Erin Spano, 50, of Lindenhurst, who has been coming to the race with family since she was 7, sported a tall hat celebrating the 150th anniversary of the Belmont Stakes. The hat, adorned with photos of past race winners and topped with a tinfoil trophy, was crafted by her mother-in-law.

“This is our Super Bowl,” Spano said. “It’s better than Christmas.”

Best friends

Jane Jubilee of Maplewood, New Jersey, is a NASCAR fan, but her best friend, Doreen Cruz of Saylorsburg, Pennsylvania, loves horse racing, so she agreed to join her at the Belmont Stakes.

“I’m taking a break from the cars to learn the ponies,” Jubilee said.

Jubilee took care in designing her hat for the event, looking up the race’s history. She said she learned that the Belmont’s flower is the white carnation, so she incorporated it into her design.

The two had been planning the trip for a year and were ecstatic to learn that the race could be a Triple Crown, Cruz said.

“It’s a bonus,” she said.

Cruz has been watching horse racing with her family for many years.

“We were here for American Pharaoh,” she said. “It’s a special day.”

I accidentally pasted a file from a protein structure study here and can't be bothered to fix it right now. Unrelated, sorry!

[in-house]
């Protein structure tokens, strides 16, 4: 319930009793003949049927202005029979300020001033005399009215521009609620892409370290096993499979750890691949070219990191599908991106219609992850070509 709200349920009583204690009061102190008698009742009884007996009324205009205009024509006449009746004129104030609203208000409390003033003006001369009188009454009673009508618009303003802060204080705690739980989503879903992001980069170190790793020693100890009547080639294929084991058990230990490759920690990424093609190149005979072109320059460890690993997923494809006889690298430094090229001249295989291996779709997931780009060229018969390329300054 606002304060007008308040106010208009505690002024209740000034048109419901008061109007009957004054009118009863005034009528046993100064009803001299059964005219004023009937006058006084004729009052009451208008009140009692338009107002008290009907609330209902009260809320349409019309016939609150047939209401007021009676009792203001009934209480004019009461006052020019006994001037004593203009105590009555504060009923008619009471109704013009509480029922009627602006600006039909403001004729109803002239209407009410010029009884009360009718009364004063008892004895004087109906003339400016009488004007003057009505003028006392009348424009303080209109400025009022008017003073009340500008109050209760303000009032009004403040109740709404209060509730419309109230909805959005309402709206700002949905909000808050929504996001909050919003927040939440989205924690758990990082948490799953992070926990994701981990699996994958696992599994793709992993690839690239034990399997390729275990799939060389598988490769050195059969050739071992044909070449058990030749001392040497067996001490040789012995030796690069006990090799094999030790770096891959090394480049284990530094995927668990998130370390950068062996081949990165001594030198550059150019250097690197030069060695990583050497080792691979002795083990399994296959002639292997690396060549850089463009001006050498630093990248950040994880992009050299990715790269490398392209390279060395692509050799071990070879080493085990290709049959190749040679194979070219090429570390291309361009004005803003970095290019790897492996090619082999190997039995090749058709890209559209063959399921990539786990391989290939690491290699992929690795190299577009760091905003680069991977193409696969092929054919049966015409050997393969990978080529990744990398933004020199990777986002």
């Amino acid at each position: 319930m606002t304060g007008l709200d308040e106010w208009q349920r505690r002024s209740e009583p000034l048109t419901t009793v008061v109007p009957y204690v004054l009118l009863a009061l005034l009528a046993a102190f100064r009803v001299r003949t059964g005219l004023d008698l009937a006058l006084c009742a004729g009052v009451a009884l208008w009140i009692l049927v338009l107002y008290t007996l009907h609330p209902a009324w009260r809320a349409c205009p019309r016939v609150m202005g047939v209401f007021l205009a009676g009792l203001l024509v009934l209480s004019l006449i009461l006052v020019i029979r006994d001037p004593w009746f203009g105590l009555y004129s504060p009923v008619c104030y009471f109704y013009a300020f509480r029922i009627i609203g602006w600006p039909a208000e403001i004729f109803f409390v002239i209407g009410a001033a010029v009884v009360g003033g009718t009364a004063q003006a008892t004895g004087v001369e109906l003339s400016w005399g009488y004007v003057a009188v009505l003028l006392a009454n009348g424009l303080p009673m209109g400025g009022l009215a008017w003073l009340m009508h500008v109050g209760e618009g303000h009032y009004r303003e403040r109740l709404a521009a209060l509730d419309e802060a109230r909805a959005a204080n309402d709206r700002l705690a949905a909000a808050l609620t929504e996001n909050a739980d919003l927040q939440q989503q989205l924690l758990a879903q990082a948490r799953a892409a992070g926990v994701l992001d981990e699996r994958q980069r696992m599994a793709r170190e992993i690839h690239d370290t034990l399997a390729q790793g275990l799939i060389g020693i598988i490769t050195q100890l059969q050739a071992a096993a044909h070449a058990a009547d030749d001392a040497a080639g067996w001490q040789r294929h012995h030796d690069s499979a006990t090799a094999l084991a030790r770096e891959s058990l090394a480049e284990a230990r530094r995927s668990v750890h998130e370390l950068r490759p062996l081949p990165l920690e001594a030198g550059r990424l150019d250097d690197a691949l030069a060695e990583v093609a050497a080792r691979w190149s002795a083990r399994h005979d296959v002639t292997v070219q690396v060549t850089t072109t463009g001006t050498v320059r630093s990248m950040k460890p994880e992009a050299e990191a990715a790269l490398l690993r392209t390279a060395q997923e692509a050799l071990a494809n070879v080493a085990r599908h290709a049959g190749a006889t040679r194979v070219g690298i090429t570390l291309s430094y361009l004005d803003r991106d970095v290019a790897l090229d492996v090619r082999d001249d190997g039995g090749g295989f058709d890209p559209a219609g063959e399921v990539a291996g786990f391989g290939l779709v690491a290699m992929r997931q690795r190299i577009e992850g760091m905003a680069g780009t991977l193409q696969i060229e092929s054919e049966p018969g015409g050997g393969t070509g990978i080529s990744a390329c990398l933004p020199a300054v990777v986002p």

Hoping for a Triple Crown

For Harry Gopaul, 73, Saturday was his third trip to the Belmont Stakes. Gopaul, who came all the way from Corpus Christi, Texas, saw Justify win the Kentucky Derby, the first leg of the Triple Crown.

“I love horse racing,” Gopaul said as he sat in a window seat of a rollicking Long Island Rail Road train, reading a newspaper article on the big race. “I saw American Pharoah win the Triple Crown and I want to see another.”

Night on the town

Kyle Cummings, 52, and David Deneen, 55, both of Cos Cob, Connecticut, spent four hours on the train getting to Belmont due to the large crowd.

Cummings bet on Justify for herself and Gronkowski, another contender, for her son. Placing first and second respectively, her $20 became $445.

“We’re getting dinner in Manhattan,” Deneen said smiling.

Long journey

Troy Wilson, 32, drove from his home in Grand Rapids, Michigan, to see Justify.